The Gilbert Town Council voted 7-0 Tuesday to rescind a 4-month-old policy that bound it to commission oil portraits of all future mayors unless one was donated to the town.
Since the policy was adopted the same night the council adopted a sales tax increase thatalso was later rescinded, members have been intermittently struggling with where to display the portraits donated by local artist Leslie Golden Cooper of the town's first two directly elected mayors, Wilburn Brown and Cynthia Dunham.
The artist's husband, former Town Manager Kent Cooper, said Wednesday the paintings were donated with the stipulation that if the town decided they didn't want them, they could simply go to the mayors' families, "no harm, no foul."
"I never thought it would become political, which I think it is right now," said Kent Cooper. His wife is traveling out of state this week, he said.
After the Gilbert Human Relations, Arts and Culture Commission recommended they be displayed in the town's Development Services Building, Councilman Steve Urie said he would rather have them in the Municipal Center, 50 E. Civic Center Drive, where the council chambers and other high-proflie offices are located.
Beyond that, he was worried about running out of display space. Participating in the meeting via telephone, Urie asked current Mayor John Lewis, "If someone wanted to do a full-body portrait of you, from head to toe, with your hand on the Bible like George Washington, would we be obligated to accept and display it?"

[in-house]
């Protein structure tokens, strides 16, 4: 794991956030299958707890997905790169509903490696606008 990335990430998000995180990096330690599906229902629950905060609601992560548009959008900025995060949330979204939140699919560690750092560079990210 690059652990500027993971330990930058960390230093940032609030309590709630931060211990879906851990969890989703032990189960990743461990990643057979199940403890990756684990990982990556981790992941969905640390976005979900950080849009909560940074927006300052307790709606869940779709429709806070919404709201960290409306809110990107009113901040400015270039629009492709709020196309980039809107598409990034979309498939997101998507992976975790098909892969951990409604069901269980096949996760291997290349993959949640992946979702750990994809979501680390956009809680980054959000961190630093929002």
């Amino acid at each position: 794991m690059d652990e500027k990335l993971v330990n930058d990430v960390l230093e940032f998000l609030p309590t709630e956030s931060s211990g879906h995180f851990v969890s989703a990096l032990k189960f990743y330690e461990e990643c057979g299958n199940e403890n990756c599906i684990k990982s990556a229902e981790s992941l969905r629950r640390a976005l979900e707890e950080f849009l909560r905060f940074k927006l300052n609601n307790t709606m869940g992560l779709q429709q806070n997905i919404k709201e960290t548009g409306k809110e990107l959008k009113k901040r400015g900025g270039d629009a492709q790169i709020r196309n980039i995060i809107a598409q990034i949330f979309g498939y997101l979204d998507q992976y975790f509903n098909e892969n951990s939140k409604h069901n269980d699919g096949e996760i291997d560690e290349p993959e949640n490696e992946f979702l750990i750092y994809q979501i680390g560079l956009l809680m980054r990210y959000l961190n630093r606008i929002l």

Vice Mayor Linda Abbott said any donations would fall under town policy giving the council the option to accept or decline any donated art.
Urie said mandating oil paintings of future mayors would slight those who have served in the past, currently memorialized by an 8-inch-by-11-inch photograph in the lobby of the council chambers. Brown, who took office in 1992, was Gilbert's first directly elected mayor; before that the seven Town Council members chose someone from within their ranks to take that role for a two-year term.
The cost of mounting the existing portraits has been estimated at less than $2,500. Leslie Golden Cooper has begun a third painting of former Mayor Steve Berman, but it likely won't be completed for months because she goes in for surgery Monday to relieve arthritis in her hands, Kent Cooper said.
Berman said Monday he hadn't expected Cooper to offer to do a portrait of him. But since the tradition was being continued, he said he would like to see it carried on with future mayors, in a town and nation perceived by many as not having much of a past.
"I just got back from China, and they have this amazing history there, and we just have to build the same thing here," he said.